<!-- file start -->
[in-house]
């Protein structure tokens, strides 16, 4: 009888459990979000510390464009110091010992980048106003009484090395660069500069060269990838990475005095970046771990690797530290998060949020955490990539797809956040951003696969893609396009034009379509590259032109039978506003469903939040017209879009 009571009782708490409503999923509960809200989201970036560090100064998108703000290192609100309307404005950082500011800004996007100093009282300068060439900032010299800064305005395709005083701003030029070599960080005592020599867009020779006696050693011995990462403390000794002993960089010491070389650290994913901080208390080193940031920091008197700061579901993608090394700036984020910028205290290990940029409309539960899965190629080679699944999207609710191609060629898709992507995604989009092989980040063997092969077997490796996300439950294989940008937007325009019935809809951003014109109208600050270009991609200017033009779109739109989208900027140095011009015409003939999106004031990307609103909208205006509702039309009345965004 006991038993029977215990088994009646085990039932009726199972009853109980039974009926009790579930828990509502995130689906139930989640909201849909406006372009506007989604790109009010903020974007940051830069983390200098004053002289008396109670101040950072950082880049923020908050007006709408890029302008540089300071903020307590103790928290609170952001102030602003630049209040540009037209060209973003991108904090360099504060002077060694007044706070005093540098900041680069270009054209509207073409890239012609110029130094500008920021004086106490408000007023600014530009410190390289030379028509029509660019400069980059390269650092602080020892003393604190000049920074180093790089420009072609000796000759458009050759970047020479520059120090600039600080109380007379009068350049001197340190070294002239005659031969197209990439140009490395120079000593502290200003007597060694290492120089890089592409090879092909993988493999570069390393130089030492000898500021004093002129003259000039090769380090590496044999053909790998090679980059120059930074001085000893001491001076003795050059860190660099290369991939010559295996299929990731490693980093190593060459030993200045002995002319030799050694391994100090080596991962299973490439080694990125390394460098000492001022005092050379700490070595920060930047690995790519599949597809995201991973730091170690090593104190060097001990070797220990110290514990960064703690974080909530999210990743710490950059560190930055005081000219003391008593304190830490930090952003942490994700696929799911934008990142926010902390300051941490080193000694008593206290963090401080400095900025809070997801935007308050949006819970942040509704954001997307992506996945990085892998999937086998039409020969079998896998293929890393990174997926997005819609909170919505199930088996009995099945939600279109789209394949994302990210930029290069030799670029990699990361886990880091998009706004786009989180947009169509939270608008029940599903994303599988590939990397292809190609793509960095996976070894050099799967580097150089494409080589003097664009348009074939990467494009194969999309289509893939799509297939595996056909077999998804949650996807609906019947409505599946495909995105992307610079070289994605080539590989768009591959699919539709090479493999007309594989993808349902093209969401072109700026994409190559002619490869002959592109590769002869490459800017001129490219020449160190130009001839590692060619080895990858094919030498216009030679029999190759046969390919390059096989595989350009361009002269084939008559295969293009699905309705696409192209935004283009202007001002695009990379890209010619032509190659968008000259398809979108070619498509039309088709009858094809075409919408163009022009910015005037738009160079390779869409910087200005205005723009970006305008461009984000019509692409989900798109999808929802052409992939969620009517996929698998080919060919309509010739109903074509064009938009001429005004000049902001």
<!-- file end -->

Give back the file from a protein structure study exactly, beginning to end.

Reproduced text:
[in-house]
């Protein structure tokens, strides 16, 4: 009888459990979000510390464009110091010992980048106003009484090395660069500069060269990838990475005095970046771990690797530290998060949020955490990539797809956040951003696969893609396009034009379509590259032109039978506003469903939040017209879009 009571009782708490409503999923509960809200989201970036560090100064998108703000290192609100309307404005950082500011800004996007100093009282300068060439900032010299800064305005395709005083701003030029070599960080005592020599867009020779006696050693011995990462403390000794002993960089010491070389650290994913901080208390080193940031920091008197700061579901993608090394700036984020910028205290290990940029409309539960899965190629080679699944999207609710191609060629898709992507995604989009092989980040063997092969077997490796996300439950294989940008937007325009019935809809951003014109109208600050270009991609200017033009779109739109989208900027140095011009015409003939999106004031990307609103909208205006509702039309009345965004 006991038993029977215990088994009646085990039932009726199972009853109980039974009926009790579930828990509502995130689906139930989640909201849909406006372009506007989604790109009010903020974007940051830069983390200098004053002289008396109670101040950072950082880049923020908050007006709408890029302008540089300071903020307590103790928290609170952001102030602003630049209040540009037209060209973003991108904090360099504060002077060694007044706070005093540098900041680069270009054209509207073409890239012609110029130094500008920021004086106490408000007023600014530009410190390289030379028509029509660019400069980059390269650092602080020892003393604190000049920074180093790089420009072609000796000759458009050759970047020479520059120090600039600080109380007379009068350049001197340190070294002239005659031969197209990439140009490395120079000593502290200003007597060694290492120089890089592409090879092909993988493999570069390393130089030492000898500021004093002129003259000039090769380090590496044999053909790998090679980059120059930074001085000893001491001076003795050059860190660099290369991939010559295996299929990731490693980093190593060459030993200045002995002319030799050694391994100090080596991962299973490439080694990125390394460098000492001022005092050379700490070595920060930047690995790519599949597809995201991973730091170690090593104190060097001990070797220990110290514990960064703690974080909530999210990743710490950059560190930055005081000219003391008593304190830490930090952003942490994700696929799911934008990142926010902390300051941490080193000694008593206290963090401080400095900025809070997801935007308050949006819970942040509704954001997307992506996945990085892998999937086998039409020969079998896998293929890393990174997926997005819609909170919505199930088996009995099945939600279109789209394949994302990210930029290069030799670029990699990361886990880091998009706004786009989180947009169509939270608008029940599903994303599988590939990397292809190609793509960095996976070894050099799967580097150089494409080589003097664009348009074939990467494009194969999309289509893939799509297939595996056909077999998804949650996807609906019947409505599946495909995105992307610079070289994605080539590989768009591959699919539709090479493999007309594989993808349902093209969401072109700026994409190559002619490869002959592109590769002869490459800017001129490219020449160190130009001839590692060619080895990858094919030498216009030679029999190759046969390919390059096989595989350009361009002269084939008559295969293009699905309705696409192209935004283009202007001002695009990379890209010619032509190659968008000259398809979108070619498509039309088709009858094809075409919408163009022009910015005037738009160079390779869409910087200005205005723009970006305008461009984000019509692409989900798109999808929802052409992939969620009517996929698998080919060919309509010739109903074509064009938009001429005004000049902001």